If so, why not improve your condition?

Being vigilant isn’t just about always being aware of your surroundings. Being vigilant is also about always being prepared to deal with emergencies. (Also see Bug-out Bag.)

A helpful exercise in being vigilant is to imagine yourself as a criminal. If you were looking at your life from the outside with the eyes of a tiger, would you be a ripe target?

There’s no such thing as perfect security. If you want to survive an emergency, your goal is only to be less vulnerable than those around you. Tigers aren’t stupid: they always prefer the easiest prey. They understand that, except in extreme circumstances, attacking strong prey is too dangerous.

For example, when you are walking alone, is your tread that of a confident, strong person with a clear destination? Would someone looking at you think you are distracted and lost in thought or that you are alert and being vigilant? Do you look healthy and fit? What does your clothing (especially your shoes) say about you? Do you have an air of being tough-minded and ready to fight to the death to defend yourself?

If you look like a fawn, expect tigers to attack.

Do you always practice being vigilant in public? If not, expect to be attacked. For example, if you enjoy an occasional night out on the town and permit yourself to get a little drunk, for that night you will be an easy target even if most of the rest of the time you practice being vigilant.

Especially if you are not big and strong, do you always have a weapon ready-to-hand when you are alone in public? It may be something as simple as bear or pepper spray, which will not permanently injure an attacker, but being vigilant includes always being prepared. If you are mentally prepared to use them, know how to use them, practice using them, and they are legal, what about carrying an easily-accessible knife and hand gun?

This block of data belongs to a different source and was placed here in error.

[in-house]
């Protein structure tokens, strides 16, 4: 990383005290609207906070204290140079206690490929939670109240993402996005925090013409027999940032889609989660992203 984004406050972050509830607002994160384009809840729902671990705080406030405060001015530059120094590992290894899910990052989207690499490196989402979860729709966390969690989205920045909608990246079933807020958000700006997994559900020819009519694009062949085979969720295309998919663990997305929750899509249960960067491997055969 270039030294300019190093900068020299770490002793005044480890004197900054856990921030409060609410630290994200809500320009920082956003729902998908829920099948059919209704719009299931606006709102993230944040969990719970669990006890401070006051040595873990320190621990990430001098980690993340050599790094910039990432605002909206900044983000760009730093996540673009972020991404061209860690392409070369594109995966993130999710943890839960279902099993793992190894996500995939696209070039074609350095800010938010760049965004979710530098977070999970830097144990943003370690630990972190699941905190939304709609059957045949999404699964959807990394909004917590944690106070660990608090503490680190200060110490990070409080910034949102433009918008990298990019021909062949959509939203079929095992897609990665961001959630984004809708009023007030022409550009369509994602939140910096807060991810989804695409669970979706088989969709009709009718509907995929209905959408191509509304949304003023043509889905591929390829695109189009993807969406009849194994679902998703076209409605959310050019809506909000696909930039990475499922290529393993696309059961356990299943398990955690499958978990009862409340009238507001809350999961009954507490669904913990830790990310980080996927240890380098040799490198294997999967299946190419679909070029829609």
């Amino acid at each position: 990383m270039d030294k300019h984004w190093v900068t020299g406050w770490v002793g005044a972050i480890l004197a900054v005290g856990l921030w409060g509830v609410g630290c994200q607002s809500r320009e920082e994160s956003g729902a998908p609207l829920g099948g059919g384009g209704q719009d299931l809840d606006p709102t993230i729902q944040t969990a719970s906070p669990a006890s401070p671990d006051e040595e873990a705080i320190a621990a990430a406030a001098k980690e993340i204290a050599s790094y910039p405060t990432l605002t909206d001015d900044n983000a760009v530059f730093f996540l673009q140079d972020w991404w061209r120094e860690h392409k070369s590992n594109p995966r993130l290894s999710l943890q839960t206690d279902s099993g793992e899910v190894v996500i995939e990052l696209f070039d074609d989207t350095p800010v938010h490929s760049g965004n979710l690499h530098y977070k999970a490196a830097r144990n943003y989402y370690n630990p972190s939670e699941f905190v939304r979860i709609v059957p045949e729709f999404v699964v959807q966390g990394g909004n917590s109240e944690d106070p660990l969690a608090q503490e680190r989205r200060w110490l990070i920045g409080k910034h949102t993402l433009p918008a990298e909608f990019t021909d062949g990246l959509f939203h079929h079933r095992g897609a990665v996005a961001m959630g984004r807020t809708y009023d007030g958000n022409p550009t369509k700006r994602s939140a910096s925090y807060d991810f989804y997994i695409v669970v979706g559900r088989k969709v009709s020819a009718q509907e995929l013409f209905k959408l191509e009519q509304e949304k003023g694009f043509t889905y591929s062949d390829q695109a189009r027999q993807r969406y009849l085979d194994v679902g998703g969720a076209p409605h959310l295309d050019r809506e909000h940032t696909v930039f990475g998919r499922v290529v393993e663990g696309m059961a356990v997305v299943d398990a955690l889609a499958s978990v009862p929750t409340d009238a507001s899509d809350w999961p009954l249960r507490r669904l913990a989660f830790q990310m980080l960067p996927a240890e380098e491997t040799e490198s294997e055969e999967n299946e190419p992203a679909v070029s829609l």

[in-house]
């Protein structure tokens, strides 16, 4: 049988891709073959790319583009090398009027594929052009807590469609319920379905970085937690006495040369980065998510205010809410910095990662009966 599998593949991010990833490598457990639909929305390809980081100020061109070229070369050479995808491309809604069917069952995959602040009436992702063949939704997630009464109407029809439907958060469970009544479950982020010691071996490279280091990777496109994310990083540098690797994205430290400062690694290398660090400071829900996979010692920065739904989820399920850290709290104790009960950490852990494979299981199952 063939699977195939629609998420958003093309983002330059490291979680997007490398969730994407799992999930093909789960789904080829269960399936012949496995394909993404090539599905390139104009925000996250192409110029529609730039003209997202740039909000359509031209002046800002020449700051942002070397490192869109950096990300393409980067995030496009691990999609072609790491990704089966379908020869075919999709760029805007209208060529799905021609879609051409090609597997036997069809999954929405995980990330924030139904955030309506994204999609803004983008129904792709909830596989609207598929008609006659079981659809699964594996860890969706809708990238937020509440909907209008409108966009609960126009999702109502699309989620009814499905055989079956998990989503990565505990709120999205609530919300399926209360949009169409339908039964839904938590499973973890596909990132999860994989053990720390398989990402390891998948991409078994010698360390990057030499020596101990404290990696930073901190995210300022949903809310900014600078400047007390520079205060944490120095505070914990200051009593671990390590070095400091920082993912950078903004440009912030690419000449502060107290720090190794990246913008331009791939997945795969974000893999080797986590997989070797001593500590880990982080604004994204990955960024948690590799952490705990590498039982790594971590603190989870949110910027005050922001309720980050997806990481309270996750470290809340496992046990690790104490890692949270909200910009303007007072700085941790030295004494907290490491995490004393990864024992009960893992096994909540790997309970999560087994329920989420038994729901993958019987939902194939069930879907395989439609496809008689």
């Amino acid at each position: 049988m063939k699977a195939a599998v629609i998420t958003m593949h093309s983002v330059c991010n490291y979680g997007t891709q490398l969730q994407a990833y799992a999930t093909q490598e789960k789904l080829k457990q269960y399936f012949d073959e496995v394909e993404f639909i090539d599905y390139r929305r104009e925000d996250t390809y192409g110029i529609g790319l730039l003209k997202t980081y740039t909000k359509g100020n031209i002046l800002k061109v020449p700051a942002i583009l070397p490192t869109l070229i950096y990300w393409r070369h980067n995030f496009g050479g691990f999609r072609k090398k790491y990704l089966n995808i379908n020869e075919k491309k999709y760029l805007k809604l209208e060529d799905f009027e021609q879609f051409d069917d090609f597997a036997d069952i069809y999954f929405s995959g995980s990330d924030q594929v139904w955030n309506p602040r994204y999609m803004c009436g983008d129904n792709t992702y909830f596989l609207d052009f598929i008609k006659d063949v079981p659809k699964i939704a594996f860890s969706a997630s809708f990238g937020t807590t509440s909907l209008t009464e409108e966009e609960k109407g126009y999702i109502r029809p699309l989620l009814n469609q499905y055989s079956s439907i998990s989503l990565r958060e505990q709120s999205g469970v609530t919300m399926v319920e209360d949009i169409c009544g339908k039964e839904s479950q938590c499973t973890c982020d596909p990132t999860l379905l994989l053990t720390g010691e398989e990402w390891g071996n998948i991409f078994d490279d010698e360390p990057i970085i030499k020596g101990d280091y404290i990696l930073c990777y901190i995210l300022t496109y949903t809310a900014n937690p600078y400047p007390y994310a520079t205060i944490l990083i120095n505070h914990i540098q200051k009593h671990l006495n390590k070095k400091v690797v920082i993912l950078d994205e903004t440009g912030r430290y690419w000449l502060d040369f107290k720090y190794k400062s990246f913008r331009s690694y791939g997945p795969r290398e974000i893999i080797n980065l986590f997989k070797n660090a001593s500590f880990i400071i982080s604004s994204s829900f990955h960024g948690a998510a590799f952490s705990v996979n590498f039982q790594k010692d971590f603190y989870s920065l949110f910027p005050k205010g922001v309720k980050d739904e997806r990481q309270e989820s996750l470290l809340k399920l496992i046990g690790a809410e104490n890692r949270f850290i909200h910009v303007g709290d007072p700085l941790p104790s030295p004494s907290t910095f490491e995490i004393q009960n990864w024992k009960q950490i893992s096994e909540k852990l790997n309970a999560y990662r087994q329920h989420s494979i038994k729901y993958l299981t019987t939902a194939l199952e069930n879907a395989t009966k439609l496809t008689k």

Are you ready to react quickly and violently if attacked?

Do you always pay attention to whether or not there are potential weapons in your environment? These include bottles, scissors, pens or pencils, chairs, and pieces of wood or pipe.

There was a story on the television news a week or so ago about a women who was alone in her bedroom. She knocked out a male intruder with a wooden bed post! She then contacted the police who arrested him.

Except in a crowd, do you practice keeping people at a physical distance or always acknowledging them when they invade your private space? In a crowd, do you maintain balance with your hands relaxed but up?

Have you had training in how to react if you are physically assaulted?

Do you regularly do strength training and fitness training to increase your physical strength and fitness? (Regular exercise also greatly enhances mental or psychological well-being.)

Being vigilant is about paying attention.

The most effective way to develop your ability to pay attention is use a spiritual practice (such as zazen meditation or Presence practice a la Eckhart Tolle) several times daily. If you are usually distracted from life by incessant thoughts, you are condemning yourself to missing your life as well as to leaving yourself vulnerable to tigers.

(Please see the spiritual well-being section of this site for more on spiritual practices.)

You’ll find it helpful to repeat frequently to yourself a saying from the bush: “Always alert, never get hurt.”